PORTLAND, Ore. — As Thierry Henry turned and clapped to the fans at Providence Park upon being substituted during the All-Star Game, the air was heavy with farewell. It certainly felt like the sport was saying goodbye to one of its legends.
Henry played 46 minutes in the MLS All-Stars’ 2-1 win over Bayern Munich on Wednesday, and he was the only player left on the field after halftime who started the match. Head coach Caleb Porter said after the game that taking him off separately from the other substitutions was exactly what Henry deserved.
“I felt he deserved that tribute at the start of the second half, no matter what his future is,” Porter said. “He’s been great for the league. He’s done a lot for the sport in this country and obviously, [he's] had a wonderful career.”
The ovation for Henry was louder than the reception for Julian Green when he came on as a 37th-minute substitute for Bayern, and louder than the crowd at Red Bull Arena when New York played Arsenal in July. All eyes have been on Green during the club’s tour of the U.S. as a beacon of potential, but Henry showed Wednesday that his style and class on the pitch is evergreen.
He made space for himself with his superior field awareness, constantly checking over his shoulders and remaining aware of his surroundings. As the ball came to him, he looked poised, holding defenders off with his back to goal and utilizing his deceptive change of pace.
Despite lining up as a left winger, he cut inside often, playing a free-wheeling type of role usually reserved for a No. 10. Never really able to turn off the competitive fire, Henry stayed his usual frosty self, gesticulating to teammates and admonishing them for misplayed passes.
In July, after he scored the equalizer in an eventual 3-1 loss to the Philadelphia Union, Henry turned to his defenders instead of celebrating and told them in a loud and inappropriate-for-print manner that he expected better from them. He’s been accused of being a bad teammate in similar situations in the past, but MLS viewers seem to have finally embraced his swagger and high standards.
“That’s me," Henry said. “[Without that edge], I’ll sit this one out, and that’s sometimes better than trying to go out there and not do the job … That’s just the way I play. Sometimes, it works. Sometimes, it doesn’t work.”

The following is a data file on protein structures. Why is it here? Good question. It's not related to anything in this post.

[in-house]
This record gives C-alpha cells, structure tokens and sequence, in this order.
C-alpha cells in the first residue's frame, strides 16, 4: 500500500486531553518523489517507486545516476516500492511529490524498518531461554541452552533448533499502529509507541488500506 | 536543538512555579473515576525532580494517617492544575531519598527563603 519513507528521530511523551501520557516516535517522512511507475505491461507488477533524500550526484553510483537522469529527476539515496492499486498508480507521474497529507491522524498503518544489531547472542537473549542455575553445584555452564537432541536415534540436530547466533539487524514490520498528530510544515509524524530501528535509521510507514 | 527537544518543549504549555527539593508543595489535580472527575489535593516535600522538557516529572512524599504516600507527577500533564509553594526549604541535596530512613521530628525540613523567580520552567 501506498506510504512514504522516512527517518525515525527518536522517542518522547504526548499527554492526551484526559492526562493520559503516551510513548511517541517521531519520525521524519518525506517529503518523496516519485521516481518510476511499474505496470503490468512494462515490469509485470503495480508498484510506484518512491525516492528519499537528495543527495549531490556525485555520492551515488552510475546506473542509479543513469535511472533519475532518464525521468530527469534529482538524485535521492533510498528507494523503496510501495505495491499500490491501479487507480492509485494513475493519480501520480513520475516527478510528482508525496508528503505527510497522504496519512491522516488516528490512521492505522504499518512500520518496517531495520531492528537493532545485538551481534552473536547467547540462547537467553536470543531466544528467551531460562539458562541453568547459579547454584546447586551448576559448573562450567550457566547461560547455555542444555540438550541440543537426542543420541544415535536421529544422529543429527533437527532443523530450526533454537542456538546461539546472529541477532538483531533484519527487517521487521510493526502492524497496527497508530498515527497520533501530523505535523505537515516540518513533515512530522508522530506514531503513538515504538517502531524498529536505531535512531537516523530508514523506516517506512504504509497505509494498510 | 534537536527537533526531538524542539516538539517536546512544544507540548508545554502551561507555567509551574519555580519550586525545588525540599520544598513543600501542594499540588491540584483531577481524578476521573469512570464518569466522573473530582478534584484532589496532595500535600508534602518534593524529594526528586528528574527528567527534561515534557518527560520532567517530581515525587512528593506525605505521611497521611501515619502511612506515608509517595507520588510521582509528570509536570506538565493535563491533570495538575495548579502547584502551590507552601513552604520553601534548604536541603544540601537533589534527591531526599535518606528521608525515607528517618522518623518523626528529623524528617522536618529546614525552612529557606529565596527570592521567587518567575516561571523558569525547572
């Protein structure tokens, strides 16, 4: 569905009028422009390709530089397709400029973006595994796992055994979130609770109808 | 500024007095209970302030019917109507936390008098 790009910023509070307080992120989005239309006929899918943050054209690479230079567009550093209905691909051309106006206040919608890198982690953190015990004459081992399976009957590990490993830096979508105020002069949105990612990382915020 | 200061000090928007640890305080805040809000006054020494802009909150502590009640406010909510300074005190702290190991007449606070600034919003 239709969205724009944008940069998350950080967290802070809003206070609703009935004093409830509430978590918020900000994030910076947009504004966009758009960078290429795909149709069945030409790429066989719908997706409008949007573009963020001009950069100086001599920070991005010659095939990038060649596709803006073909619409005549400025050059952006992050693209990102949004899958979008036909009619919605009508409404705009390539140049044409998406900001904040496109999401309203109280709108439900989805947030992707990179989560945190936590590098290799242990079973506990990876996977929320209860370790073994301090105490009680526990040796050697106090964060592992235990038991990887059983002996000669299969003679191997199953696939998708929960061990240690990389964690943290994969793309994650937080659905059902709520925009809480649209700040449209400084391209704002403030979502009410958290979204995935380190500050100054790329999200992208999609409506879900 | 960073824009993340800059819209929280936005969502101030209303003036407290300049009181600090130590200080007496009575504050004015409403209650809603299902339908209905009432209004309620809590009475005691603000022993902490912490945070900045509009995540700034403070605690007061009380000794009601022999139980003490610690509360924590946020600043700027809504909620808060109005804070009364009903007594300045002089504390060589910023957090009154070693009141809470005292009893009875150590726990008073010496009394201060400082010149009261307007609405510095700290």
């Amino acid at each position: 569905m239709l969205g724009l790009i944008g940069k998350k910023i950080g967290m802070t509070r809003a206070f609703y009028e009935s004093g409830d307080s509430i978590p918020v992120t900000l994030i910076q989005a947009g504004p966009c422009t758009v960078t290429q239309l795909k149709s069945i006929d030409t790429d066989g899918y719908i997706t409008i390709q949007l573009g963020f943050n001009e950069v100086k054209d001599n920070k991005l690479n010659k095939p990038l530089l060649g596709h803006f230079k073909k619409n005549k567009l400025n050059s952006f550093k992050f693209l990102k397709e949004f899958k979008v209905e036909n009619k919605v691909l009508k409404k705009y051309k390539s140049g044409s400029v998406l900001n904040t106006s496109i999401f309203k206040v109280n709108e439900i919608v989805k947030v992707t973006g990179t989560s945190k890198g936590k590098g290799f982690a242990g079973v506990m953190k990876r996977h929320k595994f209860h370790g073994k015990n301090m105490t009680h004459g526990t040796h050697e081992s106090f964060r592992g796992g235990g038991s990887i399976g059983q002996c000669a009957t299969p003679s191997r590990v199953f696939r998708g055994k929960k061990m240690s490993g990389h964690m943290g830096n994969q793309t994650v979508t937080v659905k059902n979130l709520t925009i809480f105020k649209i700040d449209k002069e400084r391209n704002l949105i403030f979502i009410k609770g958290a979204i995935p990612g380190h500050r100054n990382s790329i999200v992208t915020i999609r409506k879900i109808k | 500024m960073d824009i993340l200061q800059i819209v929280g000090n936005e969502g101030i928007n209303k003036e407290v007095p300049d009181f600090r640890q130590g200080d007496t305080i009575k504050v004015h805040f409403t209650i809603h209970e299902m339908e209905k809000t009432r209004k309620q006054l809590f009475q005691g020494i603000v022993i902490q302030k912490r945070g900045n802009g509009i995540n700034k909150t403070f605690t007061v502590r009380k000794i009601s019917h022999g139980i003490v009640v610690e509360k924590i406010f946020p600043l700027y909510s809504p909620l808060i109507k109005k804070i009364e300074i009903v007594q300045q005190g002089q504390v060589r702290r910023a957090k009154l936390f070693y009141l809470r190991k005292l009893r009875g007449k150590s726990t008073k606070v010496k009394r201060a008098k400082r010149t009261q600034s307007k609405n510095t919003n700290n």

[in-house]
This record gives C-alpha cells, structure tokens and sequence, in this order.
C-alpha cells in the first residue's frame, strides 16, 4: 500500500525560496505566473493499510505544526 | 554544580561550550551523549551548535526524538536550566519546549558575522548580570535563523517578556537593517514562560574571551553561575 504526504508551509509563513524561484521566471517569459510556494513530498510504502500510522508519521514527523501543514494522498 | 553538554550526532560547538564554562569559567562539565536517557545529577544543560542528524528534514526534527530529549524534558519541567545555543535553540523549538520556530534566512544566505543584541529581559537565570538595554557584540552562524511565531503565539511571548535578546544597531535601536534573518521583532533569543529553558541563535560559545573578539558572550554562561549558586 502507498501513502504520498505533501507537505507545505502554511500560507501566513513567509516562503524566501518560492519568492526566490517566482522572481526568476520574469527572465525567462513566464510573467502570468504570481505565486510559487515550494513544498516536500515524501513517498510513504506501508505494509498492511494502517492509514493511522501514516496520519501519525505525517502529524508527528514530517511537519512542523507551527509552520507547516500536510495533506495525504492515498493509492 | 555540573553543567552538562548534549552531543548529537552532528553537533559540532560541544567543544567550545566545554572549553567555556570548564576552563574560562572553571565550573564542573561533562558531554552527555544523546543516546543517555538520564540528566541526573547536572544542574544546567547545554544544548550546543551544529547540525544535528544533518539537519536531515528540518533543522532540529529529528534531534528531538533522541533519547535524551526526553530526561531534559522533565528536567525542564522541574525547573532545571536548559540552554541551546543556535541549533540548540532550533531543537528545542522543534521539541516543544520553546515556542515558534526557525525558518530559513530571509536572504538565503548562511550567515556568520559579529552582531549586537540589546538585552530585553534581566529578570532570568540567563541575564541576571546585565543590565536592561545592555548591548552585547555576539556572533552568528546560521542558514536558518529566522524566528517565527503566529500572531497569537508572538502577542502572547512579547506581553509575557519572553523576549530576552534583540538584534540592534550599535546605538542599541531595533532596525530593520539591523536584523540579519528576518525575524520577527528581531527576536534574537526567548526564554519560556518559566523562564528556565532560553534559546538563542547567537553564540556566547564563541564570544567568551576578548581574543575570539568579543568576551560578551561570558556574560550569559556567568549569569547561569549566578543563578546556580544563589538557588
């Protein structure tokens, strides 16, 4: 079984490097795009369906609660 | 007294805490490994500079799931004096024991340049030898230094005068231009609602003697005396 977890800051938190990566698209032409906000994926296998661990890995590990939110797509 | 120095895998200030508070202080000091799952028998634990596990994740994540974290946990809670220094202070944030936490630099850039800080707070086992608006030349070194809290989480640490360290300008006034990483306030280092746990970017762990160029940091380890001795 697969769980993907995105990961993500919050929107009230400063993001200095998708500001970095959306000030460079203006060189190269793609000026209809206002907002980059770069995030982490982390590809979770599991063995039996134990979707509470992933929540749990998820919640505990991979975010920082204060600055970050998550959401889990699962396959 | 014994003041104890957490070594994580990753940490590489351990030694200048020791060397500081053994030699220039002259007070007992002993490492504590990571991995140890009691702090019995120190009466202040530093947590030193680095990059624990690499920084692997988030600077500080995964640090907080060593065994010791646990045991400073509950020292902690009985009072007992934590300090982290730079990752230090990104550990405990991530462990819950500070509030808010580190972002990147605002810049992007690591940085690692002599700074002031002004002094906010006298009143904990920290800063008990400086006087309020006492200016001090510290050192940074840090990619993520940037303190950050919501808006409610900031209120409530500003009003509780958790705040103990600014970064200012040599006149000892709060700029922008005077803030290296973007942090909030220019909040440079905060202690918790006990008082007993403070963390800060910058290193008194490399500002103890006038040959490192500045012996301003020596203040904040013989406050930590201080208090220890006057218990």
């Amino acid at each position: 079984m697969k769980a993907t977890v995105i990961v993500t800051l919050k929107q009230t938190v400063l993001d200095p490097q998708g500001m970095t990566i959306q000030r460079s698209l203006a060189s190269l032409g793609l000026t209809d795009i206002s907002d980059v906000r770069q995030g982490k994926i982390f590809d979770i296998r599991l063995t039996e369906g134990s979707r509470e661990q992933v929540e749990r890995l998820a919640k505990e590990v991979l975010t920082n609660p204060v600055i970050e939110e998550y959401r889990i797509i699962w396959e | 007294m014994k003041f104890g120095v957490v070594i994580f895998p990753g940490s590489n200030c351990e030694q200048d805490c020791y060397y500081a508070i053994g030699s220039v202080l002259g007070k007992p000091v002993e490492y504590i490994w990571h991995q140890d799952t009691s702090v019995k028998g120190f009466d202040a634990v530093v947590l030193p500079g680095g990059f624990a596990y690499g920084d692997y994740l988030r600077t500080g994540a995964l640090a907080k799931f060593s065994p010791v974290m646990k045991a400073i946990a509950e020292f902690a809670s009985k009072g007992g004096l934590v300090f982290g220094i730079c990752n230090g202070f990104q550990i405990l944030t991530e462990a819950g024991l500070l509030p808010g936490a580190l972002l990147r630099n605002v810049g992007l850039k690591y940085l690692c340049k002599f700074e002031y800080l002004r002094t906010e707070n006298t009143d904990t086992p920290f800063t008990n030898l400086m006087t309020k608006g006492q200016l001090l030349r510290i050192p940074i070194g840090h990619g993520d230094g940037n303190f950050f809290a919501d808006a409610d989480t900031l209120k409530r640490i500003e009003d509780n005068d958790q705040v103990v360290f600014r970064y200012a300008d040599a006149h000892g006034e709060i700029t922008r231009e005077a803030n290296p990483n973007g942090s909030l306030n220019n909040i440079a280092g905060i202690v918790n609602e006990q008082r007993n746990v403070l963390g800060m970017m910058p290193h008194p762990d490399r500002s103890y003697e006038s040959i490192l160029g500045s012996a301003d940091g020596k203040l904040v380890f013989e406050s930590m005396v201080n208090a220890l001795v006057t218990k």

Simply put, even at age 36, Henry’s still got “it,” that powerful mixture of technical ability and mental acuity that allowed him to become a world-class striker. No stranger to quality opposition, Henry turned it on for one more game in front of an international audience.
If he does retire at the end of the season, Henry will leave the game seemingly with more left to give. That’s not because of his strength, speed or overall athleticism, but his soccer IQ that still allows him to match wits with Bayern Munich’s upstart young players, whose legs aren’t quite as heavy.
However, Henry was reticent to pull the plug on his career before the end actually comes.
“Maybe, maybe not," he said. “I don't know, I haven’t decided yet.”
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He played the same cerebral game on Wednesday as the opposing coach and his former boss, Pep Guardiola, would want out of one of his players. The two also embraced and had a brief discussion after the full-time whistle.
“It was an honor for me to be his trainer,” Guardiola said. “We were together two years, and in my first year as a coach in Barcelona, he helped me a lot … I’m so happy for him still playing because he deserved the best. I trained one of the best players in the world.”
It’s easy to see Henry moving into management once his playing days are over. With mentors such as Guardiola and Arsenal manager Arsène Wenger, and an established philosophy ensconced in possession-based soccer and all the nuances that accompany it, he’s off to a great start.
As always, Henry only spoke of his desire to focus on the challenge at hand, whether that’s facing one more world-class opponent, making one more audacious volley attempt from distance as he did against Bayern or dribbling into the penalty area in MLS play once more, only to open his hips and calmly slot a shot into the goal in what has become his signature style.
“I don’t know about [coaching],” Henry said. “We’ll see. I’m still in the game. I’m not there yet.”